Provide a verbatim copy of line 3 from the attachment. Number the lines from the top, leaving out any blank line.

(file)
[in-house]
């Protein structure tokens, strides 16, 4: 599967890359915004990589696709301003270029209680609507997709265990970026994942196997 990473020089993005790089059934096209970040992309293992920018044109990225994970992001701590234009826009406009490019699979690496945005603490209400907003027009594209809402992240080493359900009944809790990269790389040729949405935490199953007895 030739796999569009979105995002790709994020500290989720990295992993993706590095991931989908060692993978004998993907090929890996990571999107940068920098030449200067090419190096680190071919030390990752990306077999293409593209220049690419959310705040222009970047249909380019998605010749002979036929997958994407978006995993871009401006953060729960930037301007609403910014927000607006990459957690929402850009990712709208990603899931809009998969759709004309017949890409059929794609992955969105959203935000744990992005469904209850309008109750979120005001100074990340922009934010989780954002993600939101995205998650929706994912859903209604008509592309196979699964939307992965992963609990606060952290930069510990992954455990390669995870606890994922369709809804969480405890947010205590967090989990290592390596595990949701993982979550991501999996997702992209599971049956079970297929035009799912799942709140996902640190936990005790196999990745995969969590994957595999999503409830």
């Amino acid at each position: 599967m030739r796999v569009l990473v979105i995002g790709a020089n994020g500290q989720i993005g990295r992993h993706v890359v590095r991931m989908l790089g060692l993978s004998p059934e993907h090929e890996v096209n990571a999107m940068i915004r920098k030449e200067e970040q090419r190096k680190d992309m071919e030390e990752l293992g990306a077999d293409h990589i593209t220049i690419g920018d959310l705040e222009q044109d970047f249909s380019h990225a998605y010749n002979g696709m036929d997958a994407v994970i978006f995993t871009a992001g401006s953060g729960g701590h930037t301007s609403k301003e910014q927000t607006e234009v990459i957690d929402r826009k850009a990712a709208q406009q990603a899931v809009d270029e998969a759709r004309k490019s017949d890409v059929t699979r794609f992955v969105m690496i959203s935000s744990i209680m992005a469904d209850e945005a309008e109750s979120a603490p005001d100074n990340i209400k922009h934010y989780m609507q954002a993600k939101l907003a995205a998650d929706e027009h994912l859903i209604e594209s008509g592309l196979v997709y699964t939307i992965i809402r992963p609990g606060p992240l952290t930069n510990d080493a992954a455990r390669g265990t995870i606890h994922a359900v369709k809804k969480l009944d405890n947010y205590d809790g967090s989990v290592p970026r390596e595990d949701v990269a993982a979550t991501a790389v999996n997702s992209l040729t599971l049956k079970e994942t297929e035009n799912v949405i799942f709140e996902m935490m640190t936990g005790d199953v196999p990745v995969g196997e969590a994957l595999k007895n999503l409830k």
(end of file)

């Amino acid at each position: 599967m030739r796999v569009l990473v979105i995002g790709a020089n994020g500290q989720i993005g990295r992993h993706v890359v590095r991931m989908l790089g060692l993978s004998p059934e993907h090929e890996v096209n990571a999107m940068i915004r920098k030449e200067e970040q090419r190096k680190d992309m071919e030390e990752l293992g990306a077999d293409h990589i593209t220049i690419g920018d959310l705040e222009q044109d970047f249909s380019h990225a998605y010749n002979g696709m036929d997958a994407v994970i978006f995993t871009a992001g401006s953060g729960g701590h930037t301007s609403k301003e910014q927000t607006e234009v990459i957690d929402r826009k850009a990712a709208q406009q990603a899931v809009d270029e998969a759709r004309k490019s017949d890409v059929t699979r794609f992955v969105m690496i959203s935000s744990i209680m992005a469904d209850e945005a309008e109750s979120a603490p005001d100074n990340i209400k922009h934010y989780m609507q954002a993600k939101l907003a995205a998650d929706e027009h994912l859903i209604e594209s008509g592309l196979v997709y699964t939307i992965i809402r992963p609990g606060p992240l952290t930069n510990d080493a992954a455990r390669g265990t995870i606890h994922a359900v369709k809804k969480l009944d405890n947010y205590d809790g967090s989990v290592p970026r390596e595990d949701v990269a993982a979550t991501a790389v999996n997702s992209l040729t599971l049956k079970e994942t297929e035009n799912v949405i799942f709140e996902m935490m640190t936990g005790d199953v196999p990745v995969g196997e969590a994957l595999k007895n999503l409830k």